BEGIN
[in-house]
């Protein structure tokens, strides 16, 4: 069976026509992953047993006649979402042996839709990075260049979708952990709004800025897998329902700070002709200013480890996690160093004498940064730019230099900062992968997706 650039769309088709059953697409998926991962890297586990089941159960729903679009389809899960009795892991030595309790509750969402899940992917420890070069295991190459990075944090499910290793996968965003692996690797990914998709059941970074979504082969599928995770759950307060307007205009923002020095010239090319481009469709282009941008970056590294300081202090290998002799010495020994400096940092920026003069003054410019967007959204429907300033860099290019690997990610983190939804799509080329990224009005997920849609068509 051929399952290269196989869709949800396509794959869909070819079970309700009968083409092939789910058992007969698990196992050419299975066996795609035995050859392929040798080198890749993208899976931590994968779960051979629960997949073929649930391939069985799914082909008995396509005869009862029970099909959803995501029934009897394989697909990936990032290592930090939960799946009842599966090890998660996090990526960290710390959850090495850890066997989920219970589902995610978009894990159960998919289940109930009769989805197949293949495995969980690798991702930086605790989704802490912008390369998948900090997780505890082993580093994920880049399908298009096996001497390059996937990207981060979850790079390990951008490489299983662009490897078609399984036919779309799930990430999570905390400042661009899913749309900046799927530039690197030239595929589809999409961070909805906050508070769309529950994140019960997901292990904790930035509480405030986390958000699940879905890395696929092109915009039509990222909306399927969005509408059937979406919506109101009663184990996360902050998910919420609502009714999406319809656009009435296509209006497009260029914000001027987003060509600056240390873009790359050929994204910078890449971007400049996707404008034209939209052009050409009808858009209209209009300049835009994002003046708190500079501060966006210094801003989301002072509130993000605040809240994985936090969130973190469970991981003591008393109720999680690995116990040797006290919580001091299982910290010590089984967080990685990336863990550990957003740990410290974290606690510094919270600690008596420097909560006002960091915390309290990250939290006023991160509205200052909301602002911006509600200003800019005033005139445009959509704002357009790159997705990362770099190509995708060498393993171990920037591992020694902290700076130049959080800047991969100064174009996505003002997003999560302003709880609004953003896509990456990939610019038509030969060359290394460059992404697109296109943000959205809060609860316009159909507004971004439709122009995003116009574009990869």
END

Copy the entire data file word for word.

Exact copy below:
[in-house]
């Protein structure tokens, strides 16, 4: 069976026509992953047993006649979402042996839709990075260049979708952990709004800025897998329902700070002709200013480890996690160093004498940064730019230099900062992968997706 650039769309088709059953697409998926991962890297586990089941159960729903679009389809899960009795892991030595309790509750969402899940992917420890070069295991190459990075944090499910290793996968965003692996690797990914998709059941970074979504082969599928995770759950307060307007205009923002020095010239090319481009469709282009941008970056590294300081202090290998002799010495020994400096940092920026003069003054410019967007959204429907300033860099290019690997990610983190939804799509080329990224009005997920849609068509 051929399952290269196989869709949800396509794959869909070819079970309700009968083409092939789910058992007969698990196992050419299975066996795609035995050859392929040798080198890749993208899976931590994968779960051979629960997949073929649930391939069985799914082909008995396509005869009862029970099909959803995501029934009897394989697909990936990032290592930090939960799946009842599966090890998660996090990526960290710390959850090495850890066997989920219970589902995610978009894990159960998919289940109930009769989805197949293949495995969980690798991702930086605790989704802490912008390369998948900090997780505890082993580093994920880049399908298009096996001497390059996937990207981060979850790079390990951008490489299983662009490897078609399984036919779309799930990430999570905390400042661009899913749309900046799927530039690197030239595929589809999409961070909805906050508070769309529950994140019960997901292990904790930035509480405030986390958000699940879905890395696929092109915009039509990222909306399927969005509408059937979406919506109101009663184990996360902050998910919420609502009714999406319809656009009435296509209006497009260029914000001027987003060509600056240390873009790359050929994204910078890449971007400049996707404008034209939209052009050409009808858009209209209009300049835009994002003046708190500079501060966006210094801003989301002072509130993000605040809240994985936090969130973190469970991981003591008393109720999680690995116990040797006290919580001091299982910290010590089984967080990685990336863990550990957003740990410290974290606690510094919270600690008596420097909560006002960091915390309290990250939290006023991160509205200052909301602002911006509600200003800019005033005139445009959509704002357009790159997705990362770099190509995708060498393993171990920037591992020694902290700076130049959080800047991969100064174009996505003002997003999560302003709880609004953003896509990456990939610019038509030969060359290394460059992404697109296109943000959205809060609860316009159909507004971004439709122009995003116009574009990869």